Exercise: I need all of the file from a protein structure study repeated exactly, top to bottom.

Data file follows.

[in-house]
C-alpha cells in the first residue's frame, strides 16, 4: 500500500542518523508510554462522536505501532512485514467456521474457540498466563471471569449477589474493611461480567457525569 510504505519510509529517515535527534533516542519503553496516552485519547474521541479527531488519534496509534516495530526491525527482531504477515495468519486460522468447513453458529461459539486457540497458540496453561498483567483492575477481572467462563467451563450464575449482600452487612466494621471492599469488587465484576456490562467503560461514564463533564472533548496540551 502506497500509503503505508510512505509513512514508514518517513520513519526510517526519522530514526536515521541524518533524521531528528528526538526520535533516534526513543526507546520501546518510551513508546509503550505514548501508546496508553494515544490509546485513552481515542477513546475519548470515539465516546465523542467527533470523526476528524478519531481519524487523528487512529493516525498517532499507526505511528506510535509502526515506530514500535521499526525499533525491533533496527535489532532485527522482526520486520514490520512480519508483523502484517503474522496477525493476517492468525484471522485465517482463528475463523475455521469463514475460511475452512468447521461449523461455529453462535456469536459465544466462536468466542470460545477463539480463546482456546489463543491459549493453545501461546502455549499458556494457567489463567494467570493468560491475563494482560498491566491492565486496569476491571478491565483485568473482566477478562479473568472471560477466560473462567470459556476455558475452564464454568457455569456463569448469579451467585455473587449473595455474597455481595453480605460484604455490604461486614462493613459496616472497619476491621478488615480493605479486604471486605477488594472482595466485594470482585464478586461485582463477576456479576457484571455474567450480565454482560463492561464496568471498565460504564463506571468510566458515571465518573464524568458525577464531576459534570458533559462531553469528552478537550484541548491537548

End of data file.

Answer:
[in-house]
C-alpha cells in the first residue's frame, strides 16, 4: 500500500542518523508510554462522536505501532512485514467456521474457540498466563471471569449477589474493611461480567457525569 510504505519510509529517515535527534533516542519503553496516552485519547474521541479527531488519534496509534516495530526491525527482531504477515495468519486460522468447513453458529461459539486457540497458540496453561498483567483492575477481572467462563467451563450464575449482600452487612466494621471492599469488587465484576456490562467503560461514564463533564472533548496540551 502506497500509503503505508510512505509513512514508514518517513520513519526510517526519522530514526536515521541524518533524521531528528528526538526520535533516534526513543526507546520501546518510551513508546509503550505514548501508546496508553494515544490509546485513552481515542477513546475519548470515539465516546465523542467527533470523526476528524478519531481519524487523528487512529493516525498517532499507526505511528506510535509502526515506530514500535521499526525499533525491533533496527535489532532485527522482526520486520514490520512480519508483523502484517503474522496477525493476517492468525484471522485465517482463528475463523475455521469463514475460511475452512468447521461449523461455529453462535456469536459465544466462536468466542470460545477463539480463546482456546489463543491459549493453545501461546502455549499458556494457567489463567494467570493468560491475563494482560498491566491492565486496569476491571478491565483485568473482566477478562479473568472471560477466560473462567470459556476455558475452564464454568457455569456463569448469579451467585455473587449473595455474597455481595453480605460484604455490604461486614462493613459496616472497619476491621478488615480493605479486604471486605477488594472482595466485594470482585464478586461485582463477576456479576457484571455474567450480565454482560463492561464496568471498565460504564463506571468510566458515571465518573464524568458525577464531576459534570458533559462531553469528552478537550484541548491537548